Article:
Postgame, Hawks interim head coach Nate McMillan was pleased with how the Hawks regained their composure to execute down the fourth quarter.

“We had the lead, Indiana, they’re going to keep coming at you,” said McMillan postgame. “They put a small lineup in the game to change the tempo of the game and they were able to do that. We got a little rattled there but we got our composure back and was able to execute down the stretch, defensively get some stops, offensively score the ball. It was a new ball-game, 105-105 and we executed those last five minutes the way we needed to.”

“Figuring out a way to score and attack the mismatch and find ways to score. We got some stops and that’s pretty much it,” added Young of the Hawks down the stretch.

Last time out against the Milwaukee Bucks, Young really struggled as he made his return from a calf injury. While he did wrap up said calf when he was on the bench, Young looked a lot more like his normal self, scoring 34 points on 9-of-21 shooting from the field, 3-of-9 from three, 13-of-14 from the free throw line, 11 assists.

“I definitely feel I got more of my rhythm back tonight,” said Young. “Last game, missing a lot of my floaters and things like coming back. I think I needed that game to get my feet under me and get into a rhythm.”

Perhaps most impressively when it comes to Young’s performance? He committed just two turnovers on the game to go with those 11 assists.

“One of the things Trae and I talked about before the game was turnovers,” said McMillan of Young. “He can do this every night. His turnovers have been in the five and seven range. As I told him, he’s better than that. Five turnovers for a guy like Trae with his ability to create offense for himself as well as the team and cutting down on those turnovers, I think he can have this game most nights. This is not a surprise to me. He has shown his ability to score the basketball, his ability to move the ball. I wanted him to do a better job of taking care of the basketball, put more value on every possession and I thought he did a really good job of doing so.”

Young has been fairly consistent in discussing the need for him to limit his turnovers, saying it can only stand to help the team if he’s able to keep them down.

“I’ve been talking about that from the beginning of the year,” said Young of his turnovers. Definitely been a key for me coming into the season is trying to taking care of the ball a lot more and understanding that if I take care of the ball then we take care of the ball as a team, we’re pretty good on offense. That only helps our team. We’ve talked about it, we’ve been talking about it since he’s gotten here. That’s something I always have in the back of my mind when I’m playing. Just trying to take care of the ball for my teammates.”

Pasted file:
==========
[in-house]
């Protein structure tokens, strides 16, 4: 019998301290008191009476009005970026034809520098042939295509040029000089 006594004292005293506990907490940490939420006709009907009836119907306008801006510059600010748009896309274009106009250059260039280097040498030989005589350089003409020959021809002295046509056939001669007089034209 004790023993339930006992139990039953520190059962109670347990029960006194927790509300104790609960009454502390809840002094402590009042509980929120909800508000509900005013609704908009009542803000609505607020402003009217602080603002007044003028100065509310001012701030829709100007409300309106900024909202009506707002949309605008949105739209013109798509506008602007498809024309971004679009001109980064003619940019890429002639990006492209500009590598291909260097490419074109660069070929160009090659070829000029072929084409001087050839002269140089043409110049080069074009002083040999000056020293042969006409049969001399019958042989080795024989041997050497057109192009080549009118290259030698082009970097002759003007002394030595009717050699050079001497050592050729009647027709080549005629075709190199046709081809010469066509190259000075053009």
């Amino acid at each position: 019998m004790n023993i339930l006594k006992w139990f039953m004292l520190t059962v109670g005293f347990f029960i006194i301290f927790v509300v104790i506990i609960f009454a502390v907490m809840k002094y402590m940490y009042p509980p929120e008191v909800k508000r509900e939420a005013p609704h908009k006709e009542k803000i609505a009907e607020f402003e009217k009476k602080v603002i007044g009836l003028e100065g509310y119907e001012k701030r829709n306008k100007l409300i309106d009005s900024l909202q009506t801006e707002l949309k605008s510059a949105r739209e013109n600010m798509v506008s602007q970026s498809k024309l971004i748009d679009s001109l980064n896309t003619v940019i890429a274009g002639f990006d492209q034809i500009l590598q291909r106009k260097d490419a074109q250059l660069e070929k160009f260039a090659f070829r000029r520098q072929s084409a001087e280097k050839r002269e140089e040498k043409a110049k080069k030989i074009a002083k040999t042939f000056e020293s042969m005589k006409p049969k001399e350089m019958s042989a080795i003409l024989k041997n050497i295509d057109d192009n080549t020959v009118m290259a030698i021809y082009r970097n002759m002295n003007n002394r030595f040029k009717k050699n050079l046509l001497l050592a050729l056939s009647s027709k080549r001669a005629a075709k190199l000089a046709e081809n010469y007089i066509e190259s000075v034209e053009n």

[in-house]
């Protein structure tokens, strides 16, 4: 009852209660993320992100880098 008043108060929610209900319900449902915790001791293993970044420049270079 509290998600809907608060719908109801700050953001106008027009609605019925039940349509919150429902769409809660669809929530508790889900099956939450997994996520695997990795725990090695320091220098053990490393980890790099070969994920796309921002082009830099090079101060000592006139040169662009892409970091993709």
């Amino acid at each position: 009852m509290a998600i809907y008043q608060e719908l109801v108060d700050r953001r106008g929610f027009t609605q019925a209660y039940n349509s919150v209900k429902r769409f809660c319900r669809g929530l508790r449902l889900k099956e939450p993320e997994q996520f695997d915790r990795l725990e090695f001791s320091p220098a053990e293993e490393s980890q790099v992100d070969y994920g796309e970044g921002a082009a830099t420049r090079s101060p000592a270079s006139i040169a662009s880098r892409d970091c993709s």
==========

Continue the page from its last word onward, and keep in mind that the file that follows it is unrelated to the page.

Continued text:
Young’s running-mate, Collins, made his return on Sunday afternoon having missed the last nine games with an ankle injury suffered on the Hawks’ Western Conference road-trip, scoring eight points on 3-of-5 shooting from the field in just under 21 minutes of action, with Collins restricted on minutes for the time being.

Unsurprisingly, everyone was pleased to see Collins back on the court, including Collins himself.

“It felt great,” said Collins of his return. “Feel like I’m back to 100%. Obviously I’m trying to get the wind back to where it was before I got hurt but be that as it may, felt great out there, just good to be back out there with my teammates. Happy, happy, happy we got that W tonight. Trying to stay here and continue to progress.”

McMillan, who couldn’t contain his smile when asked about Collins, was keen to reinsert Collins immediately back into the starting lineup, referencing that Collins fares better with the starting unit than coming off the bench with the second unit.

“It felt great, it really did,” smiled McMillan postgame when asked about having Collins back. “Having another body, a fresh body and having a guy who has done a lot for us this season. I wanted to get him back in rotation as soon as possible and allow him to get a rhythm. He has a much better rhythm with that first unit than he does with the second, so I wanted to get him out there quickly. He was limited with the minutes he could play, 16-20 minutes tonight, so we’re hoping he’ll come out of this game feeling good and those minutes will increase next game.”

Collins obviously represents one major body the Hawks are looking to get back into the fold as their playoff push continues, though it may take a few games for Collins to get back into a true rhythm, especially as he negotiates, for now, a minutes restriction.

“It was great,” said Young of Collins’ return. “As we continue to have more bodies and get guys back it’s going to be better for us. It’s going to take a little time for JC to get his feet under him, I know he was kind of winded going up and down but that’s natural. I’m excited for him to get his feet under himself and we’ll be good to go.”